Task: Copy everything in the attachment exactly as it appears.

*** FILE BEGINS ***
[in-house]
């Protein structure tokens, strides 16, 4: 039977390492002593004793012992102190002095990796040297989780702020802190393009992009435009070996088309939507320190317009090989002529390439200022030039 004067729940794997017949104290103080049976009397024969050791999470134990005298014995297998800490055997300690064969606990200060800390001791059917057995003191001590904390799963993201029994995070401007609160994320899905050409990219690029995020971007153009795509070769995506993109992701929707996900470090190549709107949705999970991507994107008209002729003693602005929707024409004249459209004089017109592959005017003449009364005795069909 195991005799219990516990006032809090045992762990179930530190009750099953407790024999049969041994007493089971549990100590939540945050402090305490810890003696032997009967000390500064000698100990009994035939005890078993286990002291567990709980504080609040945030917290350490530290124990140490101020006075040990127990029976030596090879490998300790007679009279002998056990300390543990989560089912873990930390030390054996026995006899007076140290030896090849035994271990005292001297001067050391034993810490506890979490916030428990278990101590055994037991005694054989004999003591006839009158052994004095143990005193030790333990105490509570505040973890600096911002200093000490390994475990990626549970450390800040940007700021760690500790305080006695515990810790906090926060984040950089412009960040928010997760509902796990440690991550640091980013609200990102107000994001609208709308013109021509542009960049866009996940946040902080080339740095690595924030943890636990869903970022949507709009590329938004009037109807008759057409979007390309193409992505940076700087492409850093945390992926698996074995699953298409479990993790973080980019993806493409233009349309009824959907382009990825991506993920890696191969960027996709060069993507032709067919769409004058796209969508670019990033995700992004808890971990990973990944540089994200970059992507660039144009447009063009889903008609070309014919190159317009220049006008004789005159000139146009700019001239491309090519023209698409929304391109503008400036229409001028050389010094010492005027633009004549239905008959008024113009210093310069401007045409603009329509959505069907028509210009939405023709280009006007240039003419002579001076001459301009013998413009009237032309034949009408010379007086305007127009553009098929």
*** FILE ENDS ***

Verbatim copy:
[in-house]
């Protein structure tokens, strides 16, 4: 039977390492002593004793012992102190002095990796040297989780702020802190393009992009435009070996088309939507320190317009090989002529390439200022030039 004067729940794997017949104290103080049976009397024969050791999470134990005298014995297998800490055997300690064969606990200060800390001791059917057995003191001590904390799963993201029994995070401007609160994320899905050409990219690029995020971007153009795509070769995506993109992701929707996900470090190549709107949705999970991507994107008209002729003693602005929707024409004249459209004089017109592959005017003449009364005795069909 195991005799219990516990006032809090045992762990179930530190009750099953407790024999049969041994007493089971549990100590939540945050402090305490810890003696032997009967000390500064000698100990009994035939005890078993286990002291567990709980504080609040945030917290350490530290124990140490101020006075040990127990029976030596090879490998300790007679009279002998056990300390543990989560089912873990930390030390054996026995006899007076140290030896090849035994271990005292001297001067050391034993810490506890979490916030428990278990101590055994037991005694054989004999003591006839009158052994004095143990005193030790333990105490509570505040973890600096911002200093000490390994475990990626549970450390800040940007700021760690500790305080006695515990810790906090926060984040950089412009960040928010997760509902796990440690991550640091980013609200990102107000994001609208709308013109021509542009960049866009996940946040902080080339740095690595924030943890636990869903970022949507709009590329938004009037109807008759057409979007390309193409992505940076700087492409850093945390992926698996074995699953298409479990993790973080980019993806493409233009349309009824959907382009990825991506993920890696191969960027996709060069993507032709067919769409004058796209969508670019990033995700992004808890971990990973990944540089994200970059992507660039144009447009063009889903008609070309014919190159317009220049006008004789005159000139146009700019001239491309090519023209698409929304391109503008400036229409001028050389010094010492005027633009004549239905008959008024113009210093310069401007045409603009329509959505069907028509210009939405023709280009006007240039003419002579001076001459301009013998413009009237032309034949009408010379007086305007127009553009098929």